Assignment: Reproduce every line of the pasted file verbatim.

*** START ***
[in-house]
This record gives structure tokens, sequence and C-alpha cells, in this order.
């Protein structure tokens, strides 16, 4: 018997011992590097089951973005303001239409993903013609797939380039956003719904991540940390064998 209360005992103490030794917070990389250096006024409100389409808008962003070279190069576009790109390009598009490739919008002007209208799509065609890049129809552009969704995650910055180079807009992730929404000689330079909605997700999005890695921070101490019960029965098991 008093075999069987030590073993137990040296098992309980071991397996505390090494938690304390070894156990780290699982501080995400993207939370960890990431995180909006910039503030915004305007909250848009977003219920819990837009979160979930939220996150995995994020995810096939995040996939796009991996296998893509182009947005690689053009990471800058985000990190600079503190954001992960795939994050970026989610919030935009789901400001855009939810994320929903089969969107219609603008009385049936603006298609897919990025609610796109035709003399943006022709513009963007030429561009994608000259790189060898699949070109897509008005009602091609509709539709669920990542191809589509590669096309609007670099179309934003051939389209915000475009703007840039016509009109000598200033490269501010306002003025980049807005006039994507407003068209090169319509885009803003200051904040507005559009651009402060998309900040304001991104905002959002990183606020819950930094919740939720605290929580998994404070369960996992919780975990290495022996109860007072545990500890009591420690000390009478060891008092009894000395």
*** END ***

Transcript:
[in-house]
This record gives structure tokens, sequence and C-alpha cells, in this order.
């Protein structure tokens, strides 16, 4: 018997011992590097089951973005303001239409993903013609797939380039956003719904991540940390064998 209360005992103490030794917070990389250096006024409100389409808008962003070279190069576009790109390009598009490739919008002007209208799509065609890049129809552009969704995650910055180079807009992730929404000689330079909605997700999005890695921070101490019960029965098991 008093075999069987030590073993137990040296098992309980071991397996505390090494938690304390070894156990780290699982501080995400993207939370960890990431995180909006910039503030915004305007909250848009977003219920819990837009979160979930939220996150995995994020995810096939995040996939796009991996296998893509182009947005690689053009990471800058985000990190600079503190954001992960795939994050970026989610919030935009789901400001855009939810994320929903089969969107219609603008009385049936603006298609897919990025609610796109035709003399943006022709513009963007030429561009994608000259790189060898699949070109897509008005009602091609509709539709669920990542191809589509590669096309609007670099179309934003051939389209915000475009703007840039016509009109000598200033490269501010306002003025980049807005006039994507407003068209090169319509885009803003200051904040507005559009651009402060998309900040304001991104905002959002990183606020819950930094919740939720605290929580998994404070369960996992919780975990290495022996109860007072545990500890009591420690000390009478060891008092009894000395």